AGG

Volume 21, Issue 2 - April/May/June 2007

Glass Tech
How to Complete a Mock-Up
By Jim W. Sealy

Mock-ups serve two distinct purposes: aesthetics and functionality. Early in the design stage, architects frequently will discuss the value of mock-ups with their client and convince the client to authorize the additional service expenditure to accomplish the design, construction and testing of a mock-up.

First Things First
Once the decision is made to incorporate a mock-up, the architect immediately sets about designing the system the contractors will erect. The prudent architect works closely with the contractor in the construction process so that he can gain first-hand knowledge of the challenges. This also allows the architect to readily observe if the design can be improved technically, or made more simple. 

In this respect, mock-ups have always proven to be time and money savers and they are invaluable design tools because they eliminate problems that may be encountered in the field. Nothing is more devastating than to have a building completed and occupied and then discover that a part of the building is going to fail.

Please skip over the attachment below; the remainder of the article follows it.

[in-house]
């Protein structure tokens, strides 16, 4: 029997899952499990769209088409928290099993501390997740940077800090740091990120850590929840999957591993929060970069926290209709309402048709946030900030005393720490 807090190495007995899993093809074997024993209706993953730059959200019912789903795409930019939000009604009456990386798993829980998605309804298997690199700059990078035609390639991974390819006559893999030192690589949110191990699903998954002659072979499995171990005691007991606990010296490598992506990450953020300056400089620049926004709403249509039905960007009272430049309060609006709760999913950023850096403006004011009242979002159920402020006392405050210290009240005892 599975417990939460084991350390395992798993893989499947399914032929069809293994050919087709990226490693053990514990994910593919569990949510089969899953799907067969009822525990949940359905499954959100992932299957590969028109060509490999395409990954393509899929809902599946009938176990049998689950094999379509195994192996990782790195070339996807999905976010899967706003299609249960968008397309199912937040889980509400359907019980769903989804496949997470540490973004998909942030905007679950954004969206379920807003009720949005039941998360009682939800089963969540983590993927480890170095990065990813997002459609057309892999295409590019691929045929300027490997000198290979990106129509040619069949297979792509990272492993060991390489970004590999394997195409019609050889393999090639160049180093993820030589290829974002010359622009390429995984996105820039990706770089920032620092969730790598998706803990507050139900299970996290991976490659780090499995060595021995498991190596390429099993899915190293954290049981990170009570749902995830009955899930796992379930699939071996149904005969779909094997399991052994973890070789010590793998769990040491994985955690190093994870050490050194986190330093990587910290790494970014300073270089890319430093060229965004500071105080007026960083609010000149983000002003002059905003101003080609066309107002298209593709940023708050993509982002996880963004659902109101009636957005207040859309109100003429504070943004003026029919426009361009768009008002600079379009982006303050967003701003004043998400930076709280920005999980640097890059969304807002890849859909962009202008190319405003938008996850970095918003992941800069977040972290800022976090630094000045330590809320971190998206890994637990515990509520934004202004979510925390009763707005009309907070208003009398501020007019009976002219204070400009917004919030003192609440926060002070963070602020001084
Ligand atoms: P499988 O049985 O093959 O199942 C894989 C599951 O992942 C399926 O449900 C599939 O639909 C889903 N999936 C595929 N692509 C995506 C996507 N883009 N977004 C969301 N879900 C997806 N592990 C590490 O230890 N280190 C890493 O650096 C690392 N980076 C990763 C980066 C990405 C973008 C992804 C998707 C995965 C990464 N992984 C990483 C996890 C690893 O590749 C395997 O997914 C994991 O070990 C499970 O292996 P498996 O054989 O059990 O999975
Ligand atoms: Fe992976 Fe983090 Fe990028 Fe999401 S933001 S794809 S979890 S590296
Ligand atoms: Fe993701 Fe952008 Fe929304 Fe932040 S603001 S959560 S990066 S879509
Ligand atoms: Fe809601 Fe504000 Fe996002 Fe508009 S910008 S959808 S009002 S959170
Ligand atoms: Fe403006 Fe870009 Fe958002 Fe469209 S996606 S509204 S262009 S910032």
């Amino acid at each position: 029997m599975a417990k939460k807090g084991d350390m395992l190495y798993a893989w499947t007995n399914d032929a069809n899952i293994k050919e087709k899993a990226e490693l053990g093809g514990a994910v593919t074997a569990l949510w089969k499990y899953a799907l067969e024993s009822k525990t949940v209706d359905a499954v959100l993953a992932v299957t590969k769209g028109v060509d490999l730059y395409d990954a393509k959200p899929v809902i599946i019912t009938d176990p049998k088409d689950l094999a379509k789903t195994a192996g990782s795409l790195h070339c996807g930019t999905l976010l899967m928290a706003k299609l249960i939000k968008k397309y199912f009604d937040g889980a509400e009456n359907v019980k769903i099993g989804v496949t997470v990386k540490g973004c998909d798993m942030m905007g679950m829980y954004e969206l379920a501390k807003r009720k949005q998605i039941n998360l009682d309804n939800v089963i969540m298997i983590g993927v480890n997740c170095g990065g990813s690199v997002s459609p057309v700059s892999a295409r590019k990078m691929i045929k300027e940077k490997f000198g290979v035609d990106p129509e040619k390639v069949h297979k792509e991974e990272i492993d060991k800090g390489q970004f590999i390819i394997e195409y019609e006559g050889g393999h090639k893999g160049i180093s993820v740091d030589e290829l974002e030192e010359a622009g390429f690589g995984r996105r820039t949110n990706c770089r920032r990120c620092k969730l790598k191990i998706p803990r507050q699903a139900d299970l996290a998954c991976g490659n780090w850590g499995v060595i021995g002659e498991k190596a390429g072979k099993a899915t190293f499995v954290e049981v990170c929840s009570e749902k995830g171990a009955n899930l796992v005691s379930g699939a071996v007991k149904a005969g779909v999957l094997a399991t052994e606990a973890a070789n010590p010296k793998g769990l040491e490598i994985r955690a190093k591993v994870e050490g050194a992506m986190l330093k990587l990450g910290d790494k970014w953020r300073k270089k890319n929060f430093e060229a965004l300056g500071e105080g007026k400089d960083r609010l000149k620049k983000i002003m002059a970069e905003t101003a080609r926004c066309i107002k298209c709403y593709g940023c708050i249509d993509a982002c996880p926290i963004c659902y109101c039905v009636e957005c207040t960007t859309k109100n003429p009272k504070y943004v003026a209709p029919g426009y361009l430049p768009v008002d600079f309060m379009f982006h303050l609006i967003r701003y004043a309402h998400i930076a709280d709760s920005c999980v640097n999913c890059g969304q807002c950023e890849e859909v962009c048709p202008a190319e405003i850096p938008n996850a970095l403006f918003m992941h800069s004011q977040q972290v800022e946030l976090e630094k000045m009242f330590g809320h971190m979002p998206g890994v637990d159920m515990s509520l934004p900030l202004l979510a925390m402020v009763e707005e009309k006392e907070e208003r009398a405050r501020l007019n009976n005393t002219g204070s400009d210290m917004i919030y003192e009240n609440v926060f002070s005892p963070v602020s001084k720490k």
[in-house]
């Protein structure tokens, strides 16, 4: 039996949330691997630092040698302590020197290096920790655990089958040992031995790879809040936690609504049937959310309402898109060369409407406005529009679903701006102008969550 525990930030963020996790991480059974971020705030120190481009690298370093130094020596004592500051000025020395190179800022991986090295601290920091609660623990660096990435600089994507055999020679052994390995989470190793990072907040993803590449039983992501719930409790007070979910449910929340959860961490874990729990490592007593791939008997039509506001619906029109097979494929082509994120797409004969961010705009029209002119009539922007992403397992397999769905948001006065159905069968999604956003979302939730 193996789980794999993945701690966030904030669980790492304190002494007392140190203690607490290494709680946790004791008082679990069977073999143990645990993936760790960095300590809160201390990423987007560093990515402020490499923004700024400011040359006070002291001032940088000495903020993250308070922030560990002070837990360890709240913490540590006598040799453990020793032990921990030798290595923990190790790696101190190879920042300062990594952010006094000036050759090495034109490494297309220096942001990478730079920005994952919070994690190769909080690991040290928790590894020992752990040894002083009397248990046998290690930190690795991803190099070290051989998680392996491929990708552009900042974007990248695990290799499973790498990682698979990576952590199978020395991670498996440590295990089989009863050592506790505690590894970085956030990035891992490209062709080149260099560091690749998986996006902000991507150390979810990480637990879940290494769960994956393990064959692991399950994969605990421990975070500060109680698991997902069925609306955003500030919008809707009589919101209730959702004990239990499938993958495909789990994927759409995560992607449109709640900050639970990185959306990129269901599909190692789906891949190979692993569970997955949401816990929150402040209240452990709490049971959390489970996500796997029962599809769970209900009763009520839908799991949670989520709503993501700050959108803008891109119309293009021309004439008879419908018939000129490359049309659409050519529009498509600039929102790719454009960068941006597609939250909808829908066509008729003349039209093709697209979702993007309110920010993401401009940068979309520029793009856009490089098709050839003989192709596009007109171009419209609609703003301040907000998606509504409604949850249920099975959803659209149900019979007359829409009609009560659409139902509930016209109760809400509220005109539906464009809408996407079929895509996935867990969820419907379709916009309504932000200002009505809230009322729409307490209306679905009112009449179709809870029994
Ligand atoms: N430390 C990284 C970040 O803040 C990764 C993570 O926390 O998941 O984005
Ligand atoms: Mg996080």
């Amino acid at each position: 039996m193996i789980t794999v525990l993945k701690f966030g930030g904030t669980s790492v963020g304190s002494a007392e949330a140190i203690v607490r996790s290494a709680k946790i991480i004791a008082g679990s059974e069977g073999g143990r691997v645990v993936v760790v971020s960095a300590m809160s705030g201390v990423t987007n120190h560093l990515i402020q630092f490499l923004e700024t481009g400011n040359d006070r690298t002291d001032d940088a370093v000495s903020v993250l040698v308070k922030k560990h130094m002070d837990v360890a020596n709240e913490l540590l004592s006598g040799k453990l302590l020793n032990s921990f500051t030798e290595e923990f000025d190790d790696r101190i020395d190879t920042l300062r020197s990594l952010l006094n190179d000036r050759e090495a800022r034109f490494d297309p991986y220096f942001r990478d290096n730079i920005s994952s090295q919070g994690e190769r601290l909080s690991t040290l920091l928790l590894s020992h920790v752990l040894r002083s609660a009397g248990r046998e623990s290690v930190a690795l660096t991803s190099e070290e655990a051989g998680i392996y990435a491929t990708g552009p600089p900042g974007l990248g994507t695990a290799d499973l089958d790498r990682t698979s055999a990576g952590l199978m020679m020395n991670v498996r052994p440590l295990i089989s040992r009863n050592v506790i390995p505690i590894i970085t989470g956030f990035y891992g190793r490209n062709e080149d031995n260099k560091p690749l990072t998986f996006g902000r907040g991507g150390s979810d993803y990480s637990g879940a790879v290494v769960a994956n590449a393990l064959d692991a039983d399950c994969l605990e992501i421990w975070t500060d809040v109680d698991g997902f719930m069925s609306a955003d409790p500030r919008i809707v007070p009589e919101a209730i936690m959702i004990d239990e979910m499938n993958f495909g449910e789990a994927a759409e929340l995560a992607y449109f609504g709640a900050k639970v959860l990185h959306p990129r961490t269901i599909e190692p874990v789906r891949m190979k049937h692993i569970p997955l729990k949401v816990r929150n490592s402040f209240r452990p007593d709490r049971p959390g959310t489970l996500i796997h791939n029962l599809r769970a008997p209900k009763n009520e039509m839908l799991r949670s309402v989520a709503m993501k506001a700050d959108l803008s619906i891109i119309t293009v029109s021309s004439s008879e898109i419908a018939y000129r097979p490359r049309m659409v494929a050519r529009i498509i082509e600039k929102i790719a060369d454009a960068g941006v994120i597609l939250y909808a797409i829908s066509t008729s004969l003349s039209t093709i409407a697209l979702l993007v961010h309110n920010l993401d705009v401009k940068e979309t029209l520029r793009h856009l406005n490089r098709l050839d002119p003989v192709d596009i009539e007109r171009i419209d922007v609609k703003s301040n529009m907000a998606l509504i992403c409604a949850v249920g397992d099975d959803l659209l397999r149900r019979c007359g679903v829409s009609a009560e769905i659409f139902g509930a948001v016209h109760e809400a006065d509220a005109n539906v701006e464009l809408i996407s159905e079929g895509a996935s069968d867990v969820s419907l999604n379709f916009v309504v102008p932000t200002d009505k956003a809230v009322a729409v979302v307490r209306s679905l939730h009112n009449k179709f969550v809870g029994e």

Facing Failure
If the test does fail, then the remedy begins with a forensics process and both contractor and architect must dismantle the mock-up and find the reason for the failure. It could be that a change in a particular material, or component, caused the failure or it could be that a particular component was misused by the designer, or misapplied by the contractor. Therefore, the participation of the architect from beginning to end is essential.

The Visionary
Because most architects participate in the complete process from beginning to end, the incident rate of failure in mock-ups is very low. This does not mean that the architect is essential to the actual work of the contractor; it’s just that the architect has been the visionary who conceived the design and has the mental understanding of how things will go together in order to solve any potential problems while the work is in progress. Having mock-up testing done just makes this process a lot more convenient and when the mock-up is proven to be successful, the contractor can work with a lot more speed. 

Jim W. Sealy is an architect and consultant who heads up his own Dallas-based firm. He is also a member of the Architects’ Guide to Glass & Metal Editorial Board. Mr. Sealy’s opinions are solely his own and not necessarily those of this magazine.



Architects' Guide to Glass & Metal
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